- Aren’t journals and conferences enough? How many times have you seen a copy of Nano Letters on someone’s coffee table?
- But that’s what journalists are for! Journalists can get it wrong.
- The Internet is forever! So are print magazines.
- Scientists are introverts. Social media is perfect for introverts – you don’t even have to leave the house!
- Voice your thoughts and opinions…for free.
- Keep up-to-date
- Share info with colleagues
- Be part of the larger conversation – not only that, you can sway it.
- Control you professional visibility
- Boost your prestige
- Act as a public voice for science
- Avoid the ‘blowback’ effect – correct false impressions
- It’s becoming an obligation – you seem really out of touch if you’re not using social media. In fact, I’d wager you’re doing science a disfavor.
- Ability to crowdsource
- Invitations to write book chapters
- Job offers/attract graduate students
- Real-time conference/workshop updates
- Increased paper downloads/citations
- Potential for new fields of science
- Check KnowEm.com to see your profile name’s availability
- Search for doppelgangers and consider using middle initial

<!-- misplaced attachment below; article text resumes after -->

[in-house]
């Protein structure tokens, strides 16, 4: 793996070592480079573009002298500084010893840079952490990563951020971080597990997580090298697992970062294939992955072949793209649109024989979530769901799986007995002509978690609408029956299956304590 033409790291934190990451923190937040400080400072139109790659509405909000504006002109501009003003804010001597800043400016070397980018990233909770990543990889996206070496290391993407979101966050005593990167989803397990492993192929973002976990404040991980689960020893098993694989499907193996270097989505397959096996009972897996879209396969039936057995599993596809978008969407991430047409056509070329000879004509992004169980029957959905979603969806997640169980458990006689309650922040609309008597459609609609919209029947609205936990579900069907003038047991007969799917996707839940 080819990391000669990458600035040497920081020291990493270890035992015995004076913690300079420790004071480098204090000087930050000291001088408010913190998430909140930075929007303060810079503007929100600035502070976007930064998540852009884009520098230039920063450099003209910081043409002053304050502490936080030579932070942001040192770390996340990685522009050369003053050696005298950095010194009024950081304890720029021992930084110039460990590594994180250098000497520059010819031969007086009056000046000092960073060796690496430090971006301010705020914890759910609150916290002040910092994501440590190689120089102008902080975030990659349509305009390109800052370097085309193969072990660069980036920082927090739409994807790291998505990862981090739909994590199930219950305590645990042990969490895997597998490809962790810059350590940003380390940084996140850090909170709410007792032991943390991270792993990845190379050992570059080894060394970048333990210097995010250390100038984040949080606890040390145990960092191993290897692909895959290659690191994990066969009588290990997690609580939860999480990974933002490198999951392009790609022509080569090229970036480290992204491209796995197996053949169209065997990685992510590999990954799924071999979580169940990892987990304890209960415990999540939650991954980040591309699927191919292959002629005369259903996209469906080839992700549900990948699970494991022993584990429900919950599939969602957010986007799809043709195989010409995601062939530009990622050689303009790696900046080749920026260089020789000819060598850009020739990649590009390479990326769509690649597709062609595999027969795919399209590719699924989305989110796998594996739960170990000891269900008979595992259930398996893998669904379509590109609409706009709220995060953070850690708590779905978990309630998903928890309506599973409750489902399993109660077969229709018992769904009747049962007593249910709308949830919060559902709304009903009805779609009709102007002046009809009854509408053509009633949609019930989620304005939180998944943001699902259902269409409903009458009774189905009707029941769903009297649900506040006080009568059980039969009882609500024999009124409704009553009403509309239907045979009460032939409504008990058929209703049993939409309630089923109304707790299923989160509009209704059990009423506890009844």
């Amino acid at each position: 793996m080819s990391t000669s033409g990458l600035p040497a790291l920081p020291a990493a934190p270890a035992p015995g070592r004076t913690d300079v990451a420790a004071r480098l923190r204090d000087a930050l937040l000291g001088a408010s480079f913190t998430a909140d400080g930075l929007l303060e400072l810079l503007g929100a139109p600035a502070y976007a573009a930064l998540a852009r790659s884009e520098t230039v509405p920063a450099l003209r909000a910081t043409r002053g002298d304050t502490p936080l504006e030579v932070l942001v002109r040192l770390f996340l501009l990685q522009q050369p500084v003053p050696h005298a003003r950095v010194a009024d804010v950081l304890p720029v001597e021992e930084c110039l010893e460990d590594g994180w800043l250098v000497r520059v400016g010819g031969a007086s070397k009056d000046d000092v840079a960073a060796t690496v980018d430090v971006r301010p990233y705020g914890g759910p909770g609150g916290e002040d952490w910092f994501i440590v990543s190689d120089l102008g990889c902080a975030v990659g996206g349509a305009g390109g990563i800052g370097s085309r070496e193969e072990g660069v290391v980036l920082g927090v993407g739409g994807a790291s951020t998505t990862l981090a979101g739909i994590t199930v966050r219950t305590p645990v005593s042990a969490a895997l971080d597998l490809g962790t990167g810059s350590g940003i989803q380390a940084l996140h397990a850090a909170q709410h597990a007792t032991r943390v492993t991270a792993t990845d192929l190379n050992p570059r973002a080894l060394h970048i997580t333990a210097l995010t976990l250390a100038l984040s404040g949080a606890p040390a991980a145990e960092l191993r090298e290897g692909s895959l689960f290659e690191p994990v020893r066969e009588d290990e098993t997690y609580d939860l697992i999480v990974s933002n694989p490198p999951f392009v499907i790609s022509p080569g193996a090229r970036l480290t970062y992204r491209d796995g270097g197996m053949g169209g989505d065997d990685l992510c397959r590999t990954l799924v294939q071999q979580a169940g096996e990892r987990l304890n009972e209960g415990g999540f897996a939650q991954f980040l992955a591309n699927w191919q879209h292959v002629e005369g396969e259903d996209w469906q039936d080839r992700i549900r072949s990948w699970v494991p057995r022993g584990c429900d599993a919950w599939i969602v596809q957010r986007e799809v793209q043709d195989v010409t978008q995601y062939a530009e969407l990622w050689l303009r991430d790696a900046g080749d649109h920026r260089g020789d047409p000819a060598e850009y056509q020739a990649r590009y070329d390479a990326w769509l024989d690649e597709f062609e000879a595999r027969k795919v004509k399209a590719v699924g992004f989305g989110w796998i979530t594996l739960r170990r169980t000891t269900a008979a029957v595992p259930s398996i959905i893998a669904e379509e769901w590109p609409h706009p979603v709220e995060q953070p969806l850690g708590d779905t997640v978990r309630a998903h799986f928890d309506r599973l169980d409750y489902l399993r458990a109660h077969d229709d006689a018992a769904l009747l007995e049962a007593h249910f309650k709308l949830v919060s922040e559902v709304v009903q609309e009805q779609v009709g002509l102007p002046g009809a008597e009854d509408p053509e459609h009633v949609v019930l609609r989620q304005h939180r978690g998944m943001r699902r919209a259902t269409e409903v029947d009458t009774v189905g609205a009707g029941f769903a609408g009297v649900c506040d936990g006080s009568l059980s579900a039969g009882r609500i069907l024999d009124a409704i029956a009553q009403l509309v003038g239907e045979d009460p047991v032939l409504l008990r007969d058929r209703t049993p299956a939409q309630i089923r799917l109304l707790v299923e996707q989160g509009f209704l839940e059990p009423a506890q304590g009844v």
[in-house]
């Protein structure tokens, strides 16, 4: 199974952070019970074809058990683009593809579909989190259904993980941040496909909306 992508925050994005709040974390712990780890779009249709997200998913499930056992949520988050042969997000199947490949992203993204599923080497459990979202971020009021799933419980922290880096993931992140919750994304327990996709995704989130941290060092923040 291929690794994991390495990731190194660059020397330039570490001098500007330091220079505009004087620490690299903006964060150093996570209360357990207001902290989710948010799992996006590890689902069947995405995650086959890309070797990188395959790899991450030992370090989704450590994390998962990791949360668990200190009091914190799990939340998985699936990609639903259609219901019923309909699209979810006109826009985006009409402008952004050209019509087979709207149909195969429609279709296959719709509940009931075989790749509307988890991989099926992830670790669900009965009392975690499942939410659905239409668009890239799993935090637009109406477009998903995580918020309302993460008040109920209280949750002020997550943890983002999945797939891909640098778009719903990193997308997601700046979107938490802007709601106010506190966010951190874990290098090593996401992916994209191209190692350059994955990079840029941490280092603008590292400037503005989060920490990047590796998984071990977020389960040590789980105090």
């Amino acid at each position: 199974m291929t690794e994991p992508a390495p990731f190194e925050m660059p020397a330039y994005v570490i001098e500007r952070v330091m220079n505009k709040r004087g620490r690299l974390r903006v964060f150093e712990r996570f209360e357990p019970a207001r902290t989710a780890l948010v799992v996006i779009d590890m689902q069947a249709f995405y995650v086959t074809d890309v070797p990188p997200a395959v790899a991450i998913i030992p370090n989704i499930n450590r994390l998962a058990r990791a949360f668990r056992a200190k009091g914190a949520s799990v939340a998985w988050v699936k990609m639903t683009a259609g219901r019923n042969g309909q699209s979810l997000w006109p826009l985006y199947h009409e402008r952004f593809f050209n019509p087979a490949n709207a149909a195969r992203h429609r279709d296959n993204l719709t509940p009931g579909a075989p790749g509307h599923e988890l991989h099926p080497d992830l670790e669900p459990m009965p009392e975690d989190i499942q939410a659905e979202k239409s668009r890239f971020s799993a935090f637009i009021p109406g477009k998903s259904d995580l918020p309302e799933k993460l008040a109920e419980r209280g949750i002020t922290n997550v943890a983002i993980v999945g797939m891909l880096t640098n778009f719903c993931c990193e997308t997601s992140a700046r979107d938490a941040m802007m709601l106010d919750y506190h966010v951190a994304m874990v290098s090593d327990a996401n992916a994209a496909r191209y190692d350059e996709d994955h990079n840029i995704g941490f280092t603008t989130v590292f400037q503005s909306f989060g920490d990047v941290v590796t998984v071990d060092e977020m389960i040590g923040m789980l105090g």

- Have a profile picture of yourself – DO NOT use the school logo!
- Try to keep the same name, profile pic, imagery and look across all your social profiles – we call these social skins, and it helps create a personal brand
- For your professional profiles, be as transparent as possible about your affiliations
- Include a Twitter bio, and tag @UCSDJacobs, @Calit2UCSD or @UCSanDiego
Google +: 2x/day
- Start using hashtags to search for keywords that match your interest
- Follow people who are tweeting about those topics
- Create lists to keep your feed organized
- Adjust your settings
- Consider creating separate accounts
- Don’t clutter up feeds with irrelevant info
- Don’t over-post, make vague posts or complain chronically
- Tailor your post to the medium
- Ditch jargon, use metaphors, break down concepts – for blogs, use Flesch-Kincaid readability test (Microsoft Word)
- Respect other’s privacy
- Respect media embargoes, NDAs and ‘exclusives’
- You are not obligated to accept friend requests or “follow” someone who follows you on Twitter
- Comment, “like”, retweet, reply and otherwise be supportive
- Try “hiding” and if that doesn’t work “unfollow” and “unfriend”
- Use correct grammar!
- To make social media worth your while, Fox has these tips:
- Decide what your goals are and use targeted tools
- Post when your readers are online
- Use and search for hashtags (#engineering)
- Optimize your paper titles for social media – people love lists (5 ways, 10 things, etc.)
- Be selective – create lists in Twitter; change your settings or ‘get notifications’ for Facebook posts
- Find what works for you